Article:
“The brick walls are there for a reason. The brick walls are not there to keep us out; the brick walls are there to give us a chance to show how badly we want something. The brick walls are there to stop the people who don’t want it badly enough. They are there to stop the other people.” -Randy Pausch The Last Lecture
When Randy Pausch gave his lecture “Really Achieving your Childhood Dreams” he knew his time was short. He knew this really would be his last lecture. He also knew he had to share all of his fatherly advice for his children now because he wouldn’t be there in the future to give it to them when they turned 12, 16, 18 and so on.
A brick wall. You run up against them more often than you would like is a fair assumption.
Sometimes, your hands are thrown up into the air and you turn on your heel and resolve to find contentment in what you have achieved so far. But why is that brick wall really there? Did you ever ask yourself that question?
Some people use it as an excuse, an opportunity to blame someone else for getting in their way, but truthfully, they were the ones who decided to not fight through the brick wall, to stop and let the brick wall be their excuse.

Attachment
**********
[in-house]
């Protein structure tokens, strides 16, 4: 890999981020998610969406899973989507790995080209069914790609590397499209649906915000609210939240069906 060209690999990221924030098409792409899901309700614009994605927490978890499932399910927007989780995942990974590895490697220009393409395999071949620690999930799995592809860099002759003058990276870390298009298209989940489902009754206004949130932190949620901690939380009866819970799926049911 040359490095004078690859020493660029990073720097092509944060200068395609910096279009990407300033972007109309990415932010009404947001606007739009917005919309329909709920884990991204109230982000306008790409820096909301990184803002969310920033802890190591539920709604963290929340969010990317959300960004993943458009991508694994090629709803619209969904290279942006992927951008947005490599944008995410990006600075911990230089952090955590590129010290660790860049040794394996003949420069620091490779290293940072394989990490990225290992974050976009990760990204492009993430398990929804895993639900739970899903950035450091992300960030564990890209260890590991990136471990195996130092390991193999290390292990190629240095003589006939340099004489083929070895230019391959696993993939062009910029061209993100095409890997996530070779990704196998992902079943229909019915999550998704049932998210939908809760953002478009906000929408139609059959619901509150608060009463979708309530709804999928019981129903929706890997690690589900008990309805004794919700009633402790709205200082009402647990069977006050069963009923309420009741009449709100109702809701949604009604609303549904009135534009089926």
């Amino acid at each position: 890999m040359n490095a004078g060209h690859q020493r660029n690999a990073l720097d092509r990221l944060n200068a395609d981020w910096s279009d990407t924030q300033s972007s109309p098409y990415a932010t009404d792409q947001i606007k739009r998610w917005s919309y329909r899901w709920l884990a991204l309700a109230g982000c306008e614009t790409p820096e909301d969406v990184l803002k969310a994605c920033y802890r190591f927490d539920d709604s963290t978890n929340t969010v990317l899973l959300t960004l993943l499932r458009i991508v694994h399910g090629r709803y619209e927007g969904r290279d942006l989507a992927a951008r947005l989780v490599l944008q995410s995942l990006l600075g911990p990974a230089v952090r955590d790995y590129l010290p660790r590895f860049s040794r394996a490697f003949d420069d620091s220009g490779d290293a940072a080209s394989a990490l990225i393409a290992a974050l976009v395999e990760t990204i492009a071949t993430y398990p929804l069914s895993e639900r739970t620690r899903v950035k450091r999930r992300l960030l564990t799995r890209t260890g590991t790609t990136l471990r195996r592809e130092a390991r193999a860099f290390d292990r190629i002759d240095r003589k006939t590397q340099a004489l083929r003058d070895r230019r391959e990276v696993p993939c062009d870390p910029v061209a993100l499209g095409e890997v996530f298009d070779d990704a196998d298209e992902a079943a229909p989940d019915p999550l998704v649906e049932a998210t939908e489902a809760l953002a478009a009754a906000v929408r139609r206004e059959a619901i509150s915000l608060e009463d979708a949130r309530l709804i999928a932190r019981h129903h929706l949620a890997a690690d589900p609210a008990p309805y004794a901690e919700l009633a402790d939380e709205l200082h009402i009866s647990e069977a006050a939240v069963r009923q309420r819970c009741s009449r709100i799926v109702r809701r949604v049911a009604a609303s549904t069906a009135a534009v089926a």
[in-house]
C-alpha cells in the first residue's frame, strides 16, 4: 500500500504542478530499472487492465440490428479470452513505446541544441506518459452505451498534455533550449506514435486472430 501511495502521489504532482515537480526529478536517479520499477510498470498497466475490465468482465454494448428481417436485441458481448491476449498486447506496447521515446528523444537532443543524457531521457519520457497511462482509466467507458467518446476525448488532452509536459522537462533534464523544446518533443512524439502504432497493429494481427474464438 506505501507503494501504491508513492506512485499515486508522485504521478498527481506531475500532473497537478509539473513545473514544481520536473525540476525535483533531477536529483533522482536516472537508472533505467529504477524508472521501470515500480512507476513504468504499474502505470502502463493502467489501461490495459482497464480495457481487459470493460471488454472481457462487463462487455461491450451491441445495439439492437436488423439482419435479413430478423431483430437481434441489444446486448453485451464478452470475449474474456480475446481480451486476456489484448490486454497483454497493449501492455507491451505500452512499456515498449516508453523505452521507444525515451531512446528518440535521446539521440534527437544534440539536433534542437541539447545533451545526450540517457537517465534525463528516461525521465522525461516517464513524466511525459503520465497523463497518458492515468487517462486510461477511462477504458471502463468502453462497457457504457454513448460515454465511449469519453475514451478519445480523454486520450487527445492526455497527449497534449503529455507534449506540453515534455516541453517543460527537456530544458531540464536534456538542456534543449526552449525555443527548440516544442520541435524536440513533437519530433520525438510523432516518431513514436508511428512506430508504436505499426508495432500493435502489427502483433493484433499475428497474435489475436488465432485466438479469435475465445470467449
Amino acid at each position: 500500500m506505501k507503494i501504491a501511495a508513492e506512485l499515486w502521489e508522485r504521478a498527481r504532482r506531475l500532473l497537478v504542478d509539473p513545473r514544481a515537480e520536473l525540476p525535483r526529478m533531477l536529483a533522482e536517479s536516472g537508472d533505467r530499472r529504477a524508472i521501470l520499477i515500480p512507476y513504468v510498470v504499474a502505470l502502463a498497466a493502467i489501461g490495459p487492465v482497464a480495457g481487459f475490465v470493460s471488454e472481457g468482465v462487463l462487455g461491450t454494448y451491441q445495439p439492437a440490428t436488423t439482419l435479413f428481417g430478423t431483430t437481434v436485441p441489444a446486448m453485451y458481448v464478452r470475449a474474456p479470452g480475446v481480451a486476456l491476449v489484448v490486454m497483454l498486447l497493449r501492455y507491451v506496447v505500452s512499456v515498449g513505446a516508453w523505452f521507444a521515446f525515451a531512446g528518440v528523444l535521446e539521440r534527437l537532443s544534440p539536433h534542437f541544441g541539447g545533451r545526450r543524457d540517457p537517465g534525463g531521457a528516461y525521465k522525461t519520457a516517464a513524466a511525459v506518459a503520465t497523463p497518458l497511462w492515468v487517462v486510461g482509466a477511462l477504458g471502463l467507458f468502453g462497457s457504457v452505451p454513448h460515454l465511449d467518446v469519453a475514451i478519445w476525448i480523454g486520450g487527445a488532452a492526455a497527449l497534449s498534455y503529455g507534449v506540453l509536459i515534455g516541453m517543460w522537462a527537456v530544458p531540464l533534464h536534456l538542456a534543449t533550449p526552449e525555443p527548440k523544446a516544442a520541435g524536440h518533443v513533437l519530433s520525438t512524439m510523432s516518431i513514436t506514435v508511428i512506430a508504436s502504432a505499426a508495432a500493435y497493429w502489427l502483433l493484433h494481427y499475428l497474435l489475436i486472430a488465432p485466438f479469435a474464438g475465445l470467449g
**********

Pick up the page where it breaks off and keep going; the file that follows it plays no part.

I, along with all of you, have faced a brick wall or two, and I can say honestly, I have let a few stop me. But when I look back on those, I realize the quote is absolutely correct. I clearly didn’t want whatever it was obstructing me from with my whole heart. Sure it would have been nice, but I wasn’t willing to put in the effort. Examples: becoming a strong 800 meter runner in college – had the talent, didn’t have the heart, so I stuck with the shorter races.
The evidence is very clear now, as I am willing to fight for something that means too much to let go of. For example, in my day job last year when the recession was just beginning to wreck havoc, my job was threatened, in fact, I was told by too many senior staff members good luck (in other words, bye bye). That only fired me up more. So I planned for the worst case scenario, and decided to go out and find a job as a back up plan, and I got one. My boss found out and made it very clear to the potential new employer and myself that he wasn’t letting me go. The happy dance I did lasted for days.
The moment a brick wall arises, the most frustrating part is that you can’t see past it. You don’t know what your next viable option is. You don’t know a strategy yet to conquer it, and that is infuriating especially for those of us (this would definitely include me) who like to know now how it will all work out even if you aren’t there quite yet. But if you’re willing to take a deep breath, ask questions, scour your resources, you will find a way to tackle it. And that scouring, that digging and persevering is what separates you from the “other people” that immediately threw their hands up and gave in at the sight of the brick wall. You’ve already made the toughest decision when you remained focused even when you at first couldn’t see a solution.
The solution will come, take a deep breath, give yourself some slack and time and start to scaling that brick wall with the information you discovered when you decided to hunker down and not give up. Continue with this tactic, and you will be celebrating the arrival at your destination in due time.